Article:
When you graduated high school, you may have gotten your first credit card. Then you went to college and took out student loans to cover tuition. You also got a loan to buy a car, and then you got a great deal on a credit card from your favorite store. After you graduated, you got a credit card that would help you earn airline miles, but then an unexpected car accident left you with medical bills.
You likely started out with good intentions of making full payments each month, but over time the bills have gotten bigger and bigger. And then COVID-19 hit, and your income came to a screeching halt.
While this may not be your exact story, it’s a common one. More than 70% of Americans have at least one credit card, and 55% are carrying debt on those cards. Of U.S. households that have student loan debt, the average amount is $46,459. When times were good you were able to pay what you needed to each month, but during a pandemic (or any personal crisis like losing a job) you have a mountain of debt you don’t know what to do with.
You may have heard of debt consolidation, but what is it? And should you do it?
Debt consolidation means taking out a new loan to help you pay off multiple and different types of debts. This turns several payments with different terms, interest rates and due dates into one lump sum that may have better terms like a lower rate or smaller monthly payment. These loans may be offered by a bank or credit union, credit card company or by specific debt consolidation companies.
Like all things that sound too good to be true, debt consolidation is something you should do your research on before making a decision.
Pros to Debt Consolidation
- Simplified payments – Instead of keeping up with multiple bills and interest rates and due dates each month, you have one payment to make.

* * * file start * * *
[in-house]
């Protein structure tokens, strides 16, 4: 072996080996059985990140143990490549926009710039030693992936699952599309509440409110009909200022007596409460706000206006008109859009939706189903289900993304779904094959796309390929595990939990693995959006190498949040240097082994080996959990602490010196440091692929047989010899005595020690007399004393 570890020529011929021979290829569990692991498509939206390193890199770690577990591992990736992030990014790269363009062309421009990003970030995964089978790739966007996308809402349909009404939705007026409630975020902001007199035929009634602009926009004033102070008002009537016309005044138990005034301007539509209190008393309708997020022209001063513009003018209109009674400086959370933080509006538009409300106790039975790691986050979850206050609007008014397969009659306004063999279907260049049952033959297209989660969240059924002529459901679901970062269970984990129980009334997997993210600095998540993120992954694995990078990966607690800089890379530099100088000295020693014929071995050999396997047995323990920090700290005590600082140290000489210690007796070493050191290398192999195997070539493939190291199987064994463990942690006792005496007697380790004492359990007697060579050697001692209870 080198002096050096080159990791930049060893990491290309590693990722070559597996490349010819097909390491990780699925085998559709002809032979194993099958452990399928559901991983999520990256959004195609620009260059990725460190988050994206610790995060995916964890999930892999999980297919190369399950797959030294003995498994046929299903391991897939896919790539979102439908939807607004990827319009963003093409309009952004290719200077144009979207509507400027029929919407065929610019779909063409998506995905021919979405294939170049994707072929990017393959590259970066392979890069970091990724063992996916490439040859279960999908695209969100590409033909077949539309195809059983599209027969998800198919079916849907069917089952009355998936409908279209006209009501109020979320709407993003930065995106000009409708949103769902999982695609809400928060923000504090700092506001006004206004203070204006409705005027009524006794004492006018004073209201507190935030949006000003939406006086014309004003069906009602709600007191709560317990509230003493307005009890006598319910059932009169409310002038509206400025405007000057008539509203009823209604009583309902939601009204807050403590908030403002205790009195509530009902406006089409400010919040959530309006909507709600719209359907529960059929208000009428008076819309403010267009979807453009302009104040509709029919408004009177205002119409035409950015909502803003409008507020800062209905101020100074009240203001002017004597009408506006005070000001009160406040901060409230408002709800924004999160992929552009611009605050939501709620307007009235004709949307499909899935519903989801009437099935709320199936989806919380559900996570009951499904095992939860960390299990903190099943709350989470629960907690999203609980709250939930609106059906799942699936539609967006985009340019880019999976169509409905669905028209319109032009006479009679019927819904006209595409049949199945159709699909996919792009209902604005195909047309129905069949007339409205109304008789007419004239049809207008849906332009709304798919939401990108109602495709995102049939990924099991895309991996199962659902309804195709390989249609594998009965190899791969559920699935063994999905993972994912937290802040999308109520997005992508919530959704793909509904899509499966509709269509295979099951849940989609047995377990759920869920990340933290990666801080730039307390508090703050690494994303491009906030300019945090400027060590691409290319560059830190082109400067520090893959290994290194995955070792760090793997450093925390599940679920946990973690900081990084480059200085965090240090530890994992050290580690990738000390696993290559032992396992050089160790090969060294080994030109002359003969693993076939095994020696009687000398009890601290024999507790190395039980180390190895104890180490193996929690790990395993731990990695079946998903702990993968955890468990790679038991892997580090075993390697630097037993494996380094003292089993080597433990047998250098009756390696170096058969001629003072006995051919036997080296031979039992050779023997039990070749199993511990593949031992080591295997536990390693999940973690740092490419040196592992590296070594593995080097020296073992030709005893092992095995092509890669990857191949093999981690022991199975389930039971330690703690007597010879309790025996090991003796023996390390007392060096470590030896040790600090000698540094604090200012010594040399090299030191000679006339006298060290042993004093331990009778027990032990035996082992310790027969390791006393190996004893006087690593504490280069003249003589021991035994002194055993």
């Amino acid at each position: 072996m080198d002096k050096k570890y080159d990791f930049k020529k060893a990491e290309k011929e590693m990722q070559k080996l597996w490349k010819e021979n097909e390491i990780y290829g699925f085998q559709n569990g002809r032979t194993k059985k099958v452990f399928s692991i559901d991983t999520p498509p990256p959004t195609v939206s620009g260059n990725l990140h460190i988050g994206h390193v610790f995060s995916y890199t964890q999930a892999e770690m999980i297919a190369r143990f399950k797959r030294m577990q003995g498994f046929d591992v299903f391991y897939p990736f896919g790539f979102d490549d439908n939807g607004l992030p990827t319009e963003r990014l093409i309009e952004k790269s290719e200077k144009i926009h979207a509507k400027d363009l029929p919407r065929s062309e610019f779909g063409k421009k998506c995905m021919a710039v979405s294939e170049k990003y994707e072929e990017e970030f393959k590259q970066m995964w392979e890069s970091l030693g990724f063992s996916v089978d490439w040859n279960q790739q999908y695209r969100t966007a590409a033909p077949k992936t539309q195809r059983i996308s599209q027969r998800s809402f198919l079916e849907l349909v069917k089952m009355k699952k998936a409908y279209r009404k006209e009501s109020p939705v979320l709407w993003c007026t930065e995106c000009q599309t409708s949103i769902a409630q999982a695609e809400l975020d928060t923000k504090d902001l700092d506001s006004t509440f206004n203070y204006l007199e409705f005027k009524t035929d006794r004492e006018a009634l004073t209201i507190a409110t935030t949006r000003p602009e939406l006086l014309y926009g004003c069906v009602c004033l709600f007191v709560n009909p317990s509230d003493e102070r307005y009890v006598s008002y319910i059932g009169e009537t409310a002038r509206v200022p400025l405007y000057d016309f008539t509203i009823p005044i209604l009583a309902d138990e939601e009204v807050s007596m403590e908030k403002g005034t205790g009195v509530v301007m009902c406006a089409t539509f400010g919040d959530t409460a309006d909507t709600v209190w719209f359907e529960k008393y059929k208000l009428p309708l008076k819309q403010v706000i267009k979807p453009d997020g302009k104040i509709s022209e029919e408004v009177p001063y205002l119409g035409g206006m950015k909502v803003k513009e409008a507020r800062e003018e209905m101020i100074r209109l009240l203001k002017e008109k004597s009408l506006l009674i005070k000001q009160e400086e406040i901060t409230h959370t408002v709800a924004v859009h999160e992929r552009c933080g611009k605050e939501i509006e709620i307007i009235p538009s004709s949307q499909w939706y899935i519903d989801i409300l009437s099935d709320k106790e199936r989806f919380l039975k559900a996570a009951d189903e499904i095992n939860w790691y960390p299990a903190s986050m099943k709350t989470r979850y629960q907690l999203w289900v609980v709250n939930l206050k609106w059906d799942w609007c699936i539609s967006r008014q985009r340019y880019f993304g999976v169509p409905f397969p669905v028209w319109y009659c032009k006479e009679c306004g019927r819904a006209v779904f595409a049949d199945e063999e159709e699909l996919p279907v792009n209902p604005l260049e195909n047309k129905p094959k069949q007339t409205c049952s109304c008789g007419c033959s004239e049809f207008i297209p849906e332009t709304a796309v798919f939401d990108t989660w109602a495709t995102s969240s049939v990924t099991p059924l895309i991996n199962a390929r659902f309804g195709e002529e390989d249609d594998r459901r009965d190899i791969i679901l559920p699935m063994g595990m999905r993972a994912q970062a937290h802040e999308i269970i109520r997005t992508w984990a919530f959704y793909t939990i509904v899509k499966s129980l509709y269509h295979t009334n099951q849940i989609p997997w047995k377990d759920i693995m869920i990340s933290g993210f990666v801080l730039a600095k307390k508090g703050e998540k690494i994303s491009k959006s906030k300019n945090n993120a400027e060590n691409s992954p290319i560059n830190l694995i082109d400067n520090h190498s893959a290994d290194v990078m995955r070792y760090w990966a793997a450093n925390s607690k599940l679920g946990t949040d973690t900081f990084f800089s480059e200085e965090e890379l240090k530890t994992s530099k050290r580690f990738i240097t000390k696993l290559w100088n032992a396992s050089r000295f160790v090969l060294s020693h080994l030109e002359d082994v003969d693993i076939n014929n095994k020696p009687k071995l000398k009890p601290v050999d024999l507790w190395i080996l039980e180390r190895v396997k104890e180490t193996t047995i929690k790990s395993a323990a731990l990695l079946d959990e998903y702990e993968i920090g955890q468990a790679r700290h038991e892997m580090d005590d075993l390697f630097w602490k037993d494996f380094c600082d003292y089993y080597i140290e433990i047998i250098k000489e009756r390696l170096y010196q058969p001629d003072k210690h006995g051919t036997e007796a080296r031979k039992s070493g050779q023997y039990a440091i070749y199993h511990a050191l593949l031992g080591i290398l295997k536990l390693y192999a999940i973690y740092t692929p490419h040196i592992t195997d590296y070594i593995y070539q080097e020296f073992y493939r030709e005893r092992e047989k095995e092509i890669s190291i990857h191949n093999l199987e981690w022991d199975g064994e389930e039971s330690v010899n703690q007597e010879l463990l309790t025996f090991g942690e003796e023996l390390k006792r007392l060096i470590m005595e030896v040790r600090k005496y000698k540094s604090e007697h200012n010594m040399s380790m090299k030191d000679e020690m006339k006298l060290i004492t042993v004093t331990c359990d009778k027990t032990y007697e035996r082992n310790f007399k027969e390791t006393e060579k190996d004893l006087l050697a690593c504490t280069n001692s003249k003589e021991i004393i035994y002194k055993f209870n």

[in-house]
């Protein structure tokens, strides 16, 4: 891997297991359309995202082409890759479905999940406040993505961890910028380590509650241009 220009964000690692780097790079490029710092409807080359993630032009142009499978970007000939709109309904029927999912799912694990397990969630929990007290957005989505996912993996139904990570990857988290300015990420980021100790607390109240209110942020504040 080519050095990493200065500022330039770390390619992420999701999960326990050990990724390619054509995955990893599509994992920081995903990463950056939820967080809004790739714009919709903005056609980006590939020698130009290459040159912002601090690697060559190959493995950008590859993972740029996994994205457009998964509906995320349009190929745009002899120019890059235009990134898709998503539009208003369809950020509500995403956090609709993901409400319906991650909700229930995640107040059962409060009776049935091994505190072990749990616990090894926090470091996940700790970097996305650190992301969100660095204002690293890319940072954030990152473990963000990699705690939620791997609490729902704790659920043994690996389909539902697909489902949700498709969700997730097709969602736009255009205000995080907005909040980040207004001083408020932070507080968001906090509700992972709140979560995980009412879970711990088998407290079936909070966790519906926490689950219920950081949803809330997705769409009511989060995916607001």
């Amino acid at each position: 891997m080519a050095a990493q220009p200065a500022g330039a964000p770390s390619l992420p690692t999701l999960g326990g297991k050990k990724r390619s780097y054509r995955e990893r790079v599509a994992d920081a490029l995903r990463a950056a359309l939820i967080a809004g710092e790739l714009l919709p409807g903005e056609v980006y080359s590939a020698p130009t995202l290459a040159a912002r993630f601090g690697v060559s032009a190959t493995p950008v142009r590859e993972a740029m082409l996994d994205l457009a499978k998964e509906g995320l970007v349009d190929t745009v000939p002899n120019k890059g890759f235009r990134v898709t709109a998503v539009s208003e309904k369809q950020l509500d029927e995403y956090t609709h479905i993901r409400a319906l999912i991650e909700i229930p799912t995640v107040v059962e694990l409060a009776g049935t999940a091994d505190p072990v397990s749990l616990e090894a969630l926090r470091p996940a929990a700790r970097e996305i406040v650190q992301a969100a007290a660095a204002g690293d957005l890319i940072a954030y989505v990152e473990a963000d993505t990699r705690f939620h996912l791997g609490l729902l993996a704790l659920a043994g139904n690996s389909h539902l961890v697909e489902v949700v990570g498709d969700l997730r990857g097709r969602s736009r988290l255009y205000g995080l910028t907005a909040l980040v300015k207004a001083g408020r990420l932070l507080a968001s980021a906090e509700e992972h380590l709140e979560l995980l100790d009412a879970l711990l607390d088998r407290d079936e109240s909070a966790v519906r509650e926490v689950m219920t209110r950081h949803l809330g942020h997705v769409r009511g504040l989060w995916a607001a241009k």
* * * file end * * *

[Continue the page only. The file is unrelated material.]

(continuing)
- Lower interest rate – You may be able to get a better interest rate for a debt consolidation loan than some of the other bills you have, especially the high rates on credit cards.
- Extended repayment terms – Loans are meant to be paid off over time, so you’ll likely have longer to pay it off, which could result in more manageable monthly payments.
- Better long-term credit score – Your credit score is primarily made up of paying on time and how much debt you’re using compared to what you have available. Paying off the individual debts plus reducing your overall debt percentage can actually help boost your score and keep your history clean.
Cons to Debt Consolidation
- Higher or variable interest rate – There’s no guarantee your interest rate will be lower and it may depend on your credit history, so do your research. It’s also possible the interest rate could go up after an introductory period.
- Extended repayment terms – Because you’re stretching out the payments, you’ll be in debt longer, which can lead to more interest paid overall (even if the interest rate is lower). In some cases, there may be penalties for paying the loan off early, so be sure to ask before you sign.
- Hit to your current credit score – Credit scores actually prefer a longer history of paying off debt, so consolidating to a new loan could have a negative effect in the short-term.
- Fees – Some companies charge fees for making a debt consolidation loan in addition to interest, so be aware and factor those into your total cost.
Something else to note is the new options available as part of COVID-19 relief efforts. Many credit card companies and other lenders are willing to work with you to make payments more manageable, so consider taking these five steps first to see if you can work with your creditors.
Whether you choose to consolidate your debt or not, the most helpful thing you can do is to make permanent changes to your spending habits. “Buy now, pay later” may be enticing, but it can lead to real trouble when it gets out of control or unexpected events hit. Take this opportunity to budget your expenses to not exceed your income, build an emergency fund and save up for the purchases you really want.